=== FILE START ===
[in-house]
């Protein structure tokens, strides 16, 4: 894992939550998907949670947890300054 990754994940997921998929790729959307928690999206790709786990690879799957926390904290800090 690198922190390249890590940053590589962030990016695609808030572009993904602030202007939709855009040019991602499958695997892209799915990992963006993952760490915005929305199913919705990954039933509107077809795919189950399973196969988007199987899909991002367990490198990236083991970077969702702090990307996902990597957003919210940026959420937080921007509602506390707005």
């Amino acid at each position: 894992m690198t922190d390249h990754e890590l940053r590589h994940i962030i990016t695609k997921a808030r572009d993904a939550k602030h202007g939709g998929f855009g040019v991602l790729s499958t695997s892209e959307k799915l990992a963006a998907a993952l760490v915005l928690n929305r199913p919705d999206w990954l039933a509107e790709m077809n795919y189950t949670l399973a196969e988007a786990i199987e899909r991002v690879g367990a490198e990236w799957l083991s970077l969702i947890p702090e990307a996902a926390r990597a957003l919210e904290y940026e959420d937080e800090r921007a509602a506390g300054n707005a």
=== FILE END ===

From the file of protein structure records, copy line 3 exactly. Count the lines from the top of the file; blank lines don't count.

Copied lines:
């Amino acid at each position: 894992m690198t922190d390249h990754e890590l940053r590589h994940i962030i990016t695609k997921a808030r572009d993904a939550k602030h202007g939709g998929f855009g040019v991602l790729s499958t695997s892209e959307k799915l990992a963006a998907a993952l760490v915005l928690n929305r199913p919705d999206w990954l039933a509107e790709m077809n795919y189950t949670l399973a196969e988007a786990i199987e899909r991002v690879g367990a490198e990236w799957l083991s970077l969702i947890p702090e990307a996902a926390r990597a957003l919210e904290y940026e959420d937080e800090r921007a509602a506390g300054n707005a």